Mail operations managers often consider mishaps such as double-stuffed accounts, empty envelopes, mismatches, and jams in terms of the time and material it takes to remedy mistakes discovered during document production. Corrective actions can be extensive. Entire print runs might have to be scrapped and reprinted. Operators must clear jams and inspect envelopes to manually assemble mailpieces while the equipment sits idle. Extra materials might have to be rush-ordered to handle reruns.
Even worse, some errors make it into the mailstream undetected.
Then the impact reaches beyond the mail center.
For an example, see our May 12, 2016 newsletter "
Mailing Vendor Blamed for Error
". The rest of the mailing organization, its clients, and ultimately the mail recipients, are all affected by inserting mistakes. Document Data Solutions recently released our Inserting Error Cost Calculator to provide mail service providers with an overall view of how mailpiece assembly and distribution errors affect all the involved parties.
According to research published last year by The Berkshire Company, mail service providers suffer an average mailing error rate of roughly 1.79 for every thousand finished envelopes. In most industries an error rate this low would be exceptional. In the mailing business, missing pages, unsealed envelopes, missing or incorrect collateral inserts, or mixed documents can be expensive if it happens only once a day - or even once a month!
Calculating the Real In
serting Error Costs - Direct Mail
When a mailing vendor receives complaints from a client concerning missing or mismatched documents, they start investigating. Our calculator includes user-entered estimates for the cost to do the research and then report back to the client. It doesn't take long to spend $50 - $200 worth of otherwise productive time. If mail service providers make billing adjustments or rerun a job to appease an upset client, errors are even more expensive.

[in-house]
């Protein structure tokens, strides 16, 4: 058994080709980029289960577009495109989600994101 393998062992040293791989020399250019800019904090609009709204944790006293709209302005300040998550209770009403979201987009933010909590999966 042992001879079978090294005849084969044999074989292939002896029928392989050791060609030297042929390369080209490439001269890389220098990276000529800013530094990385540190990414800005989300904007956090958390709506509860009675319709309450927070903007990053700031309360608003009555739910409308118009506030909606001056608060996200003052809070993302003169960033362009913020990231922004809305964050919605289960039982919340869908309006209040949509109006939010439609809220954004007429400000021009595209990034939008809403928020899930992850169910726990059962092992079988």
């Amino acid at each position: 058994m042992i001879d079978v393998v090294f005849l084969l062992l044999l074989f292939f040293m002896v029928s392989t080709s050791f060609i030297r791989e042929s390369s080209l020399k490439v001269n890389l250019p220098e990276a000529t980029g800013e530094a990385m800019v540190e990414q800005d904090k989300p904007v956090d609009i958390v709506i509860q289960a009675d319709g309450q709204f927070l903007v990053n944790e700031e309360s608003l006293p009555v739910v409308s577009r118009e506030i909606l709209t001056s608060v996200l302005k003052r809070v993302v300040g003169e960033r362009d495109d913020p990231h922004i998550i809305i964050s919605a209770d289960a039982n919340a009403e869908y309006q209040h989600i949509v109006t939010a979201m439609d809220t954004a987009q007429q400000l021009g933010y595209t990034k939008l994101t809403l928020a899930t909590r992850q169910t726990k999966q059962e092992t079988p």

Mailers we've spoken with have told us mailing errors have cost them several thousand dollars in labor time, lost business, and reprint costs.
Damaged documents represent another expense for both mail service providers and their clients. Most operations recreate and re-mail damaged documents manually. We assigned a cost of $1.50 to account for the time necessary to reprint personalized pages, manually assemble mailpieces, and apply full-rate postage.
The real expense of inserting errors includes costs absorbed by the document originator. For direct mail, lost revenue can be easily estimated by multiplying the average order size by the number of errors. Assuming direct mail converts at a rate of 3.5% we can estimate the portion of those incorrect or missing documents that would have generated sales. Our cost calculator reports client revenue separately from service provider expenses.
The Impact of Inserting Errors - Transactional
Transactional document errors are typically investigated on a per-document level. Mail center clients want to know why a particular customer's document was wrong and which other customers might be similarly affected. The cost calculator's section for transactional mail asks users for an estimate of their research and response effort for a single document. Even the briefest quality control review and client response will consume $10 - $20 worth of a mail center manager's time.
Errant transactional documents are costly for clients. Mailed envelopes might contain private health or financial information, exposing mailers to consequences for non-compliance. The Office of Civil Rights (OCR), which enforces HIPAA rules, lists
73 paper-based breach events
reported over the last 19 months. When transactional document integrity errors occur, client damages can be considerable.
HIPAA fines can range from $1000 per violation to $50,000 if the violator did not exercise due diligence to prevent a breach.
The DDS Inserting Error Cost Calculator uses values provided by the mail service provider to estimate client financial impact when transactional documents are improperly prepared or not delivered on time. If civil or criminal penalties for regulatory infractions are applicable, they will add to the damages.
Consumers regard mailed communications as more trustworthy and secure than digitally delivered documents that are hacked and spoofed every day. Mail service providers must be able to assure clients their mailpieces meet consumer expectations by properly assembling them, and verifying each piece was mailed on time. As the calculator shows,proceeding without tools tailored to prevent or intercept inserting errors is expensive.